BINGHAM: There is always some maintenance needed in time. Ceilings will last for eight to 12 years if a lot of cows are run through the barn. Otherwise, producers can expect a building to last 20 to 30 years before a major renovation is needed.
JACKSON: I have been selling buildings since 1985, and those original buildings are still going strong. We offer a 50-year warrantee on the columns. Some producers may have to replace their roof steel, as that usually takes the hardest hit on dairies.
RICHARDS: Our structures have a 50-year warrantee on the columns and trusses. We also install a double-ribbed, diamond-weave roof that lasts for years and years. Items with moving parts, such as curtains and garage doors, tend to wear out faster. Other elements, such as skid loader drivers running into the building, can also affect longevity.
What do you see trending most in construction preferences?
AMBROSIUS: Cow comfort is such a big part of any dairy. It was a construction trend five years ago, too. We just keep expanding on it based on the latest research available.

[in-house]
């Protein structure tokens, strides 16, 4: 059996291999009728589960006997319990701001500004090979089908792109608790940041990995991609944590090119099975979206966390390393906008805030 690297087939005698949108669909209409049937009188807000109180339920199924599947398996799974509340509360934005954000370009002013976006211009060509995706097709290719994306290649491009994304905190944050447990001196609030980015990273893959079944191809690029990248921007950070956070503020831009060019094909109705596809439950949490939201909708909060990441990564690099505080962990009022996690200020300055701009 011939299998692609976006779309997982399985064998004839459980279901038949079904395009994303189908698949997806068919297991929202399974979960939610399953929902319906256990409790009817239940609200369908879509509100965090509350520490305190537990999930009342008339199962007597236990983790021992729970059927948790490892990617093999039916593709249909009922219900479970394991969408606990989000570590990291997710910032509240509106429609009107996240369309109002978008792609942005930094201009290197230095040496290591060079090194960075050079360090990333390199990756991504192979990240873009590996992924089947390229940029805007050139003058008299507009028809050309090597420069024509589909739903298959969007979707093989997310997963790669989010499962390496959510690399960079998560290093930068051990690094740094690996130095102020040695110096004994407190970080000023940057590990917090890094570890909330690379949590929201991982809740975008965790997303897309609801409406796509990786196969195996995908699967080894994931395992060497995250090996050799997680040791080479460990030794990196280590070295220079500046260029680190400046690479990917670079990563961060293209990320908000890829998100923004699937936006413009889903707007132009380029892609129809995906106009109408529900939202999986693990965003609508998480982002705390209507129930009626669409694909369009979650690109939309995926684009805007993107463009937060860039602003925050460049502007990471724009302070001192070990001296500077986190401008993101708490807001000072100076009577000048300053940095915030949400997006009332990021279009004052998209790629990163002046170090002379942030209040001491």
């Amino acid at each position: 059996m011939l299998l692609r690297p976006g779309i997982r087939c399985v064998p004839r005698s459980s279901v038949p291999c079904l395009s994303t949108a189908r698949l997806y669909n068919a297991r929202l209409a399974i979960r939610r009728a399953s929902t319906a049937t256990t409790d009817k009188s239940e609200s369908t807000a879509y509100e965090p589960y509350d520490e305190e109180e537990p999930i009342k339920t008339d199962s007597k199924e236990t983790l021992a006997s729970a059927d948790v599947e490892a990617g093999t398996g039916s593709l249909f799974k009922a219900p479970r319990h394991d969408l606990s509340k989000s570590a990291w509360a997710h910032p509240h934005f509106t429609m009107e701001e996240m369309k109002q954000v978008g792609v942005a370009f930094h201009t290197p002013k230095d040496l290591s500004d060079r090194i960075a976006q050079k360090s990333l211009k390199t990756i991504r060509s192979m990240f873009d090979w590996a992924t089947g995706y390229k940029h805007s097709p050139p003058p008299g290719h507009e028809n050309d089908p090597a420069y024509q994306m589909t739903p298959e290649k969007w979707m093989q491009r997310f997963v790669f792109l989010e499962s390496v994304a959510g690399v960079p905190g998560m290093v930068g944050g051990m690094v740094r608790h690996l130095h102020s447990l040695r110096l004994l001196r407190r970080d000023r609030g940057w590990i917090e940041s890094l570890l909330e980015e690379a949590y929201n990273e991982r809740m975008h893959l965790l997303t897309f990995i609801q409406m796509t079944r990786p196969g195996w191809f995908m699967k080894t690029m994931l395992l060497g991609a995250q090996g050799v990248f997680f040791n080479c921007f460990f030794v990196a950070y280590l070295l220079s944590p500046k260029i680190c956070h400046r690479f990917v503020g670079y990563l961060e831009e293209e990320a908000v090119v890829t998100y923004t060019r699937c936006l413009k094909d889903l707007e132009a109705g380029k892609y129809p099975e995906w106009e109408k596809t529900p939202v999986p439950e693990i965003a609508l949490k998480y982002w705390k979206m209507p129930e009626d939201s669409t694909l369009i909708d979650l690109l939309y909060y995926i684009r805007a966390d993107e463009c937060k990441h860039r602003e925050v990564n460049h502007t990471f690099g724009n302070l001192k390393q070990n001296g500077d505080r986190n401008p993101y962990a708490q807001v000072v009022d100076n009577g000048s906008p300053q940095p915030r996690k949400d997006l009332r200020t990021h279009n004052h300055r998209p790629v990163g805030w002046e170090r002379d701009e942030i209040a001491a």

BINGHAM: To be as efficient as possible. We try to build for cow comfort and cow flow. We’re really seeing efficiency impacting construction decisions on the feed side. Producers are watching their feed blow away in the wind and figure saved feed will yield a return on investment.
JACKSON: Animal comfort and finding ways to cut down on labor. Producers are taking a look at cleaning, maintenance and ease of cow flow for labor savings.
RICHARDS: The biggest things producers are looking for is cow comfort, ways to reduce heat stress, good ventilation and stall size. Every year, the freestall buildings get a little wider.
Is the cost of building materials higher or lower compared to the last five-year average?
AMBROSIUS: Building costs are definitely higher based on the inflation the industry has seen. When you compare it to inflation in the general economy, dairy producers are getting a better bargain today than five years ago.
BINGHAM: The cost of building materials has been holding fairly steady throughout this last year. I think we will start to see it trending upward. The labor market is also going up, as there is a greater demand for skilled labor.
JACKSON: Steel prices are coming down. Lumber prices are up on average 10 percent and holding steady.
RICHARDS: Right now, it has maintained close to the same costs as we have seen in the last two to three years. There has not been a lot of increase in the cost of lumber, steel and aluminum. However, labor costs and concrete costs continue to climb. PD